AI can reinforce racial bias – but used correctly it could make hiring practices more inclusive

Hiring is normally featured as a prime example for algorithmic bias. This is where a tendency to favour some groups over others becomes accidentally fixed in an AI system designed to perform a specific task.

There are countless stories about this. Perhaps the best known example is when Amazon tried to use AI in recruitment. In this case, CVs were used as the data to train, or improve, this AI.

Since most of the CVs were from men, the AI learned to filter out anything associated with women, such as being the president of the women’s chess club or a graduate from a women’s college. Needless to say that Amazon did not end up using the system more widely.

Similarly, the practice of filming video interviews and then using an AI to analyse them for a candidate’s suitability is regularly criticised for its potential to produce biased outcomes. Yet proponents of AI in hiring suggest that it makes hiring processes fairer and more transparent by reducing human biases. This raises a question: is AI used in hiring inevitably reproducing bias, or could it actually make hiring fairer?

From a technical perspective, algorithmic bias refers to errors that lead to unequal outcomes for different groups. However, rather than seeing algorithmic bias as an error, it can also be seen as a function of society. AI is often based on data drawn from the real world and these datasets reflect society.

For example, if women of colour are underrepresented in datasets, facial recognition software has a higher failure rate when identifying women with darker skin tones. Similarly, for video interviews, there is concern that tone of voice, accent or gender- and race-specific language patterns may influence assessments.

Multiple biases

Another example is that AI might learn, based on the data, that people called “Mark” do better than people named “Mary” and are thus ranked higher. Existing biases in society are reflected in and amplified through data.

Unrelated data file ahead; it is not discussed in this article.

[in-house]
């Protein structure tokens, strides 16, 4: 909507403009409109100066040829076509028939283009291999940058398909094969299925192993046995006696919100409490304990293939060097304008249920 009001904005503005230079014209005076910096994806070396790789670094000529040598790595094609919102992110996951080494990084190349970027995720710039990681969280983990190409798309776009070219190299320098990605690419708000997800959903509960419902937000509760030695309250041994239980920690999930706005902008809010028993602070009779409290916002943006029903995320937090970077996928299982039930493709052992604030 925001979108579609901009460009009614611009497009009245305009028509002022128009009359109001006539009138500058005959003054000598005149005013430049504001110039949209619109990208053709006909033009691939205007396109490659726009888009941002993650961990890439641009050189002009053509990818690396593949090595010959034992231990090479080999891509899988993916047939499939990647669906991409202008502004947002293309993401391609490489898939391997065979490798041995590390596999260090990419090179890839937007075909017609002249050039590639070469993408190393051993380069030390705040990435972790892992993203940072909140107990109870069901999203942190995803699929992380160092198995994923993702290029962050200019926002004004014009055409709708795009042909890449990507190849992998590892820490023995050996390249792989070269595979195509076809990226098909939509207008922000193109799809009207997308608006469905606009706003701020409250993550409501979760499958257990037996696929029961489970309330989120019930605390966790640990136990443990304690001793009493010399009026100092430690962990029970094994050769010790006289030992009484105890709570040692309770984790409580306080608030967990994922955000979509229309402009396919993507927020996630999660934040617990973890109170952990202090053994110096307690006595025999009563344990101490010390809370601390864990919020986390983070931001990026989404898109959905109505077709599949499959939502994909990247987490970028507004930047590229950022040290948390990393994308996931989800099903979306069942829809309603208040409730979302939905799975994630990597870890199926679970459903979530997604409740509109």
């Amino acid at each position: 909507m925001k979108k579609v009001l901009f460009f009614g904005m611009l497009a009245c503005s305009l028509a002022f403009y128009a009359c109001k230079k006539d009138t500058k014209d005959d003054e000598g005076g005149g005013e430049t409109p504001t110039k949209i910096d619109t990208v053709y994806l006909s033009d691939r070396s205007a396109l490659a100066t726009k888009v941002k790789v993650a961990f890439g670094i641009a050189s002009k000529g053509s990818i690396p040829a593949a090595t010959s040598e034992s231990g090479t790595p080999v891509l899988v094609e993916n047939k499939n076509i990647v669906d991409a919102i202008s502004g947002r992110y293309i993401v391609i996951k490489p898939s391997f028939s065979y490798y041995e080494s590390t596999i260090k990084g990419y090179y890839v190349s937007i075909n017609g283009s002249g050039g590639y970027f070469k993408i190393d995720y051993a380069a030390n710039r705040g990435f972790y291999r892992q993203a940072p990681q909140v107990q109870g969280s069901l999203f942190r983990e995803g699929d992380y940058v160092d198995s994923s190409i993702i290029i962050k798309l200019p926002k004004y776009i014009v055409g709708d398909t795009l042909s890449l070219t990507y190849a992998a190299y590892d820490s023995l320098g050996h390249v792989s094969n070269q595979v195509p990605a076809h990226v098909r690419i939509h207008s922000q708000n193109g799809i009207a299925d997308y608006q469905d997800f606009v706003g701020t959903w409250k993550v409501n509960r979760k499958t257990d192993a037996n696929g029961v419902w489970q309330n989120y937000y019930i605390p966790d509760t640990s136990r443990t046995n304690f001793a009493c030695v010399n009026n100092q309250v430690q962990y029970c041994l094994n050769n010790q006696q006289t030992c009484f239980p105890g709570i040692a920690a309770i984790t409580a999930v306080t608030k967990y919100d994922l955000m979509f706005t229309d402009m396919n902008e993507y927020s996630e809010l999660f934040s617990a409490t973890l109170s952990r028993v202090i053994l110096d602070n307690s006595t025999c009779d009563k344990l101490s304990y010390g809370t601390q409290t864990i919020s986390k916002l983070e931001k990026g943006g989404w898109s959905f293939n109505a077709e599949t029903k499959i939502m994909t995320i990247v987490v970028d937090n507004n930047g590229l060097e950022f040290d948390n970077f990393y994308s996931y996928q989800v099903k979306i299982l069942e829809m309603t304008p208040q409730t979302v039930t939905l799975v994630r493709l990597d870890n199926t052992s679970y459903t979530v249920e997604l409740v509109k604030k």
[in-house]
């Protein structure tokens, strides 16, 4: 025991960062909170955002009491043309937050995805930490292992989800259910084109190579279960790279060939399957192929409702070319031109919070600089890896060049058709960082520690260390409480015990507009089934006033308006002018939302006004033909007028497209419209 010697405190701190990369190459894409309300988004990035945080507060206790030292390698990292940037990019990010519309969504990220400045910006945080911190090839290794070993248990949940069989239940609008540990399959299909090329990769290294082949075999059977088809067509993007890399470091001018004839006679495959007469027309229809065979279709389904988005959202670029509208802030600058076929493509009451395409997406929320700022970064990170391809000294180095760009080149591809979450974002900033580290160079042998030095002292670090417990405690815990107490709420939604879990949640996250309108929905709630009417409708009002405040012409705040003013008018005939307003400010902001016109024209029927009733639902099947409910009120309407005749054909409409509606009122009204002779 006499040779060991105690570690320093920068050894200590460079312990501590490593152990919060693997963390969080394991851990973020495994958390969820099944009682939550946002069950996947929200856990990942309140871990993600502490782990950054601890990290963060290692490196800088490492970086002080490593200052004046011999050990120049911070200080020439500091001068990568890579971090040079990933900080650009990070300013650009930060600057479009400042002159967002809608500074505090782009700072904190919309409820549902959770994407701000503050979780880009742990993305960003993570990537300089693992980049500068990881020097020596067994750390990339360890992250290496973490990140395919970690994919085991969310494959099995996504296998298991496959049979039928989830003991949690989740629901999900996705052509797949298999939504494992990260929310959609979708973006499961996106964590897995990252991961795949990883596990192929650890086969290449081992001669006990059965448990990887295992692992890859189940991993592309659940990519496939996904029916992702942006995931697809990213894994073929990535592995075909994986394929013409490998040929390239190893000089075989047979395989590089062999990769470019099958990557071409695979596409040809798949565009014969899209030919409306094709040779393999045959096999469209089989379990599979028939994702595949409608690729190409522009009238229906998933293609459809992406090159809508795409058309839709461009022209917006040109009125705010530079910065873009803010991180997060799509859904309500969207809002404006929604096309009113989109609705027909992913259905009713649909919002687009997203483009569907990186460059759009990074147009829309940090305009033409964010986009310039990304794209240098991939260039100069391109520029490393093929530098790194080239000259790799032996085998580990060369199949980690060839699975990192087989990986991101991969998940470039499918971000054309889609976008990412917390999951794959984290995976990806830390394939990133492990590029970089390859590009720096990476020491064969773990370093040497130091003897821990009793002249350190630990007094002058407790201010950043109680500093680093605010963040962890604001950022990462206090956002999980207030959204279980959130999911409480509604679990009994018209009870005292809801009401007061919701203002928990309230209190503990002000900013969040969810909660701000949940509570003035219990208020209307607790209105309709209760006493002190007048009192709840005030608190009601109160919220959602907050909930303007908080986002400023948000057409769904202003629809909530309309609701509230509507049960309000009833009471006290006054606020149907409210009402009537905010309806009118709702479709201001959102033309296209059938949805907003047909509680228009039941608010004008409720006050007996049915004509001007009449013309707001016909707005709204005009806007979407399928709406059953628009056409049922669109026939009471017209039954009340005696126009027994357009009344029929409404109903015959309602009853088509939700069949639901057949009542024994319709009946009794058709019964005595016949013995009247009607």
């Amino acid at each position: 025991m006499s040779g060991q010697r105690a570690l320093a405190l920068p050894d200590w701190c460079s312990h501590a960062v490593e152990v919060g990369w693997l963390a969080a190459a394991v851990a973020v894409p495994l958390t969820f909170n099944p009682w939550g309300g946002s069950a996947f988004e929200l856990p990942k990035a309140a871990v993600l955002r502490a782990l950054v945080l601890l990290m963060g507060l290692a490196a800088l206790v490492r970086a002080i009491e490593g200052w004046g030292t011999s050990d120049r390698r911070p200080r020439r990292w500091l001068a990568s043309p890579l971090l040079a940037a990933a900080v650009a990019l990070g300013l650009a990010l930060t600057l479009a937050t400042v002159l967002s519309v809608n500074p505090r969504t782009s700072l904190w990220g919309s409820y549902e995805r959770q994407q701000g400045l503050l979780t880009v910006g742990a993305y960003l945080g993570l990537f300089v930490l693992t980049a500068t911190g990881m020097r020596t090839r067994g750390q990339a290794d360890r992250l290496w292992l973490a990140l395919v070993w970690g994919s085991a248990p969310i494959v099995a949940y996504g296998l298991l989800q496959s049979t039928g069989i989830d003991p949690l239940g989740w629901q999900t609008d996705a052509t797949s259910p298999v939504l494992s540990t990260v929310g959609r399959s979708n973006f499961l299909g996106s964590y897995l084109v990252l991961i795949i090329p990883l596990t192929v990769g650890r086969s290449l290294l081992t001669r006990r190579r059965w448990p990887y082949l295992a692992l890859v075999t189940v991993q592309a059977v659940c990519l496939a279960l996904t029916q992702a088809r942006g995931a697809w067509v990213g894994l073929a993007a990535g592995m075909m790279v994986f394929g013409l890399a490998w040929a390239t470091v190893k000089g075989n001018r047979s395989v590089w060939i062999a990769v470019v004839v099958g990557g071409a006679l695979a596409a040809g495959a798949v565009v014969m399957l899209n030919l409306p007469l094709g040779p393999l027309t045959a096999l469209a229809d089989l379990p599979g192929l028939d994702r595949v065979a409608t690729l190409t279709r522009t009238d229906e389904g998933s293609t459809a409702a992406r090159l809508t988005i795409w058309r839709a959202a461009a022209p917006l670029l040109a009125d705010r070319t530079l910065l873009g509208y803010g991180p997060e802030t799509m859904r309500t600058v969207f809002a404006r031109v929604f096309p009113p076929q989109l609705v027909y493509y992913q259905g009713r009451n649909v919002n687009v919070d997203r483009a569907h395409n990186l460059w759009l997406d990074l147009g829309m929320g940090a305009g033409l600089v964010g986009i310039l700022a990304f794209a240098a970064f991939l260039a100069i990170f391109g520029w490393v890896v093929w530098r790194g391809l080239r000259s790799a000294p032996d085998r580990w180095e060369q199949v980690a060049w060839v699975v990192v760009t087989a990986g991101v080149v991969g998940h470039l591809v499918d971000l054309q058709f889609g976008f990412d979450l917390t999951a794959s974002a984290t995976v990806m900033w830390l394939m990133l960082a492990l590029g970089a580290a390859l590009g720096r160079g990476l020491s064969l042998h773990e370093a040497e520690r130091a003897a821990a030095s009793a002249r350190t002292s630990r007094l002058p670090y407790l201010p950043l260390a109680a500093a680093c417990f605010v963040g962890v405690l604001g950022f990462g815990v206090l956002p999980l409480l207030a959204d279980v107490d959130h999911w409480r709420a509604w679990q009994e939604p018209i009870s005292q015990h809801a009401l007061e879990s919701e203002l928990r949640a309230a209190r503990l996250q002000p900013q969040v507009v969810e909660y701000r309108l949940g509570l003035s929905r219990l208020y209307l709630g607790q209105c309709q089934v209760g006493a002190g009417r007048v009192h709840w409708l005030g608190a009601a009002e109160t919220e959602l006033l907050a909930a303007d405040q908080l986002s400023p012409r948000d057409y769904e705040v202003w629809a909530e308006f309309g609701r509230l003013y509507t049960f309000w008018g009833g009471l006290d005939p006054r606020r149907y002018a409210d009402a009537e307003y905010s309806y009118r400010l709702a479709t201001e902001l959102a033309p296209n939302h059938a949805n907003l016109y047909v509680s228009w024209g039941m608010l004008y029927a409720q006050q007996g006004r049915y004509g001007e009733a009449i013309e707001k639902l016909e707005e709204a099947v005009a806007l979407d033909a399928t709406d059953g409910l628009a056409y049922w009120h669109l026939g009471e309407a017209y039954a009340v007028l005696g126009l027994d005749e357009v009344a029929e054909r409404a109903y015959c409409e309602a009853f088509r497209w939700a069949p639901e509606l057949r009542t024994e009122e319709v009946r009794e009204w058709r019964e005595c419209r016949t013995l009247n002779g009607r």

Of course, data is not the only way in which AI-supported hiring might be biased. While designing AI draws on the expertise of a range of people such as data scientists and experts in machine learning (where an AI system can be trained to improve at what it does), programmers, HR professionals, recruiters, industrial and organisational psychologists and hiring managers, it is often claimed that only 12% of machine learning researchers are women. This raises concerns that the group of people designing these technologies is rather narrow.

Machine learning processes can be biased too. For instance, a company that uses data to help companies hire programmers found that a strong predictor for good coding skills was frequenting a particular Japanese cartoon website. Hypothetically, if you wanted to hire programmers and use such data in machine learning, an AI might then suggest targeting individuals who studied programming at university, have “programmer” in their current job title and like Japanese cartoons. While the first two criteria are job requirements, the final one is not required to perform the job and and therefore should not be used. As such, the design of AI in hiring technologies requires careful consideration if we are aiming to create algorithms that support inclusion.

Impact assessments and AI audits that check systematically for discriminatory effects are crucial to ensure that AI in hiring is not perpetuating biases. The findings can then be used to tweak and adapt the technology to ensure that such biases do not reoccur.

Careful consideration

The providers of hiring technologies have developed different tools such as auditing to check outcomes against protected characteristics or monitoring for discrimination by identifying masculine and feminine words. As such, audits can be a useful tool to evaluate if hiring technologies produce biased outcomes and to rectify that.

So is using AI in hiring leading inevitably to discrimination? In my recent article, I showed that if AI is used in a naive way, without implementing safeguards to avoid algorithmic bias, then the technology will repeat and amplify biases that exist in society and potentially also create new biases that did not exist before.

However, if implemented with a consideration for inclusion in the underlying data, in the designs adopted and in how decisions are taken, AI-supported hiring might in fact be a tool to create more inclusion.

AI-supported hiring does not mean that the final hiring decisions are or should be left to algorithms. Such technologies can be used to filter candidates, but the final hiring decisions rests with humans. Therefore, hiring can be improved if AI is implemented with attention to diversity and inclusion. But if the final hiring decision is made by a hiring manager who is not aware of how to create an inclusive environment, bias can creep back in.

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